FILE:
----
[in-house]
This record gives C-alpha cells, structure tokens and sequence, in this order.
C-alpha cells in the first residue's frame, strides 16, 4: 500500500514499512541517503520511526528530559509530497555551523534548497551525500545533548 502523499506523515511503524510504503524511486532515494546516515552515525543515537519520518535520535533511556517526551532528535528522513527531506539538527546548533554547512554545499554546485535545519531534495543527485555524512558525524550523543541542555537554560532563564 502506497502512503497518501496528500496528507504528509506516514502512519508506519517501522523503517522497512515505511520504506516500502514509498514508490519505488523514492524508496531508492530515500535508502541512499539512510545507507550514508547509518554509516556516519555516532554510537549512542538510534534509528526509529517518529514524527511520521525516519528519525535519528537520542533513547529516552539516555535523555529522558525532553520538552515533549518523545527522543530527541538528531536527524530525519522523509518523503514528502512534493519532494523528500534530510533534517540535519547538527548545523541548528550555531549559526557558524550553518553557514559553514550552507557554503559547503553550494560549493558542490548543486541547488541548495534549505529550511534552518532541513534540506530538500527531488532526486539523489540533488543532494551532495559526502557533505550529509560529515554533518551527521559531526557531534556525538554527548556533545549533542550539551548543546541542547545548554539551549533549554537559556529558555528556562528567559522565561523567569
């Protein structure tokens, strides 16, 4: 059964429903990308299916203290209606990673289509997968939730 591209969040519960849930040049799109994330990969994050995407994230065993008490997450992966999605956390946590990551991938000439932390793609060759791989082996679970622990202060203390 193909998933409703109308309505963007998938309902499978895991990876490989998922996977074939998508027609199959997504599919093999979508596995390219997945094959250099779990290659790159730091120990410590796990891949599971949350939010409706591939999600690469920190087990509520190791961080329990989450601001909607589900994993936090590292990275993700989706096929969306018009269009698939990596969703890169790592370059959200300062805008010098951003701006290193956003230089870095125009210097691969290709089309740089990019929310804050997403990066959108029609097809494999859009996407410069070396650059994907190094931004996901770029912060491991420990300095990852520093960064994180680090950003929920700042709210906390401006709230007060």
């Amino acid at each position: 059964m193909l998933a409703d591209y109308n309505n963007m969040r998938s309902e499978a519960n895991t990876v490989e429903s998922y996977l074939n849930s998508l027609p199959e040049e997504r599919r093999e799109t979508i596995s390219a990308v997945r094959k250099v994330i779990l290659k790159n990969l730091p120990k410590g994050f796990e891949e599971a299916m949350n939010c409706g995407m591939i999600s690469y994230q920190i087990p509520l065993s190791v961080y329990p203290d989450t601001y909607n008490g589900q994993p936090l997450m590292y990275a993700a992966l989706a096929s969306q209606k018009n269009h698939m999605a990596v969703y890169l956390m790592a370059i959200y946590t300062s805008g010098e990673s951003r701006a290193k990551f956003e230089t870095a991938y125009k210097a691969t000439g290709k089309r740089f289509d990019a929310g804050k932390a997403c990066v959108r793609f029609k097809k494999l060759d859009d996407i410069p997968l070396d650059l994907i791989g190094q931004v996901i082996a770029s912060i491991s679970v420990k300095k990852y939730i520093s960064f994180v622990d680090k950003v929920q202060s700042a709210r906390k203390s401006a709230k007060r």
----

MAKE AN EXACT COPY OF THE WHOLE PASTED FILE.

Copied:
[in-house]
This record gives C-alpha cells, structure tokens and sequence, in this order.
C-alpha cells in the first residue's frame, strides 16, 4: 500500500514499512541517503520511526528530559509530497555551523534548497551525500545533548 502523499506523515511503524510504503524511486532515494546516515552515525543515537519520518535520535533511556517526551532528535528522513527531506539538527546548533554547512554545499554546485535545519531534495543527485555524512558525524550523543541542555537554560532563564 502506497502512503497518501496528500496528507504528509506516514502512519508506519517501522523503517522497512515505511520504506516500502514509498514508490519505488523514492524508496531508492530515500535508502541512499539512510545507507550514508547509518554509516556516519555516532554510537549512542538510534534509528526509529517518529514524527511520521525516519528519525535519528537520542533513547529516552539516555535523555529522558525532553520538552515533549518523545527522543530527541538528531536527524530525519522523509518523503514528502512534493519532494523528500534530510533534517540535519547538527548545523541548528550555531549559526557558524550553518553557514559553514550552507557554503559547503553550494560549493558542490548543486541547488541548495534549505529550511534552518532541513534540506530538500527531488532526486539523489540533488543532494551532495559526502557533505550529509560529515554533518551527521559531526557531534556525538554527548556533545549533542550539551548543546541542547545548554539551549533549554537559556529558555528556562528567559522565561523567569
């Protein structure tokens, strides 16, 4: 059964429903990308299916203290209606990673289509997968939730 591209969040519960849930040049799109994330990969994050995407994230065993008490997450992966999605956390946590990551991938000439932390793609060759791989082996679970622990202060203390 193909998933409703109308309505963007998938309902499978895991990876490989998922996977074939998508027609199959997504599919093999979508596995390219997945094959250099779990290659790159730091120990410590796990891949599971949350939010409706591939999600690469920190087990509520190791961080329990989450601001909607589900994993936090590292990275993700989706096929969306018009269009698939990596969703890169790592370059959200300062805008010098951003701006290193956003230089870095125009210097691969290709089309740089990019929310804050997403990066959108029609097809494999859009996407410069070396650059994907190094931004996901770029912060491991420990300095990852520093960064994180680090950003929920700042709210906390401006709230007060």
């Amino acid at each position: 059964m193909l998933a409703d591209y109308n309505n963007m969040r998938s309902e499978a519960n895991t990876v490989e429903s998922y996977l074939n849930s998508l027609p199959e040049e997504r599919r093999e799109t979508i596995s390219a990308v997945r094959k250099v994330i779990l290659k790159n990969l730091p120990k410590g994050f796990e891949e599971a299916m949350n939010c409706g995407m591939i999600s690469y994230q920190i087990p509520l065993s190791v961080y329990p203290d989450t601001y909607n008490g589900q994993p936090l997450m590292y990275a993700a992966l989706a096929s969306q209606k018009n269009h698939m999605a990596v969703y890169l956390m790592a370059i959200y946590t300062s805008g010098e990673s951003r701006a290193k990551f956003e230089t870095a991938y125009k210097a691969t000439g290709k089309r740089f289509d990019a929310g804050k932390a997403c990066v959108r793609f029609k097809k494999l060759d859009d996407i410069p997968l070396d650059l994907i791989g190094q931004v996901i082996a770029s912060i491991s679970v420990k300095k990852y939730i520093s960064f994180v622990d680090k950003v929920q202060s700042a709210r906390k203390s401006a709230k007060r």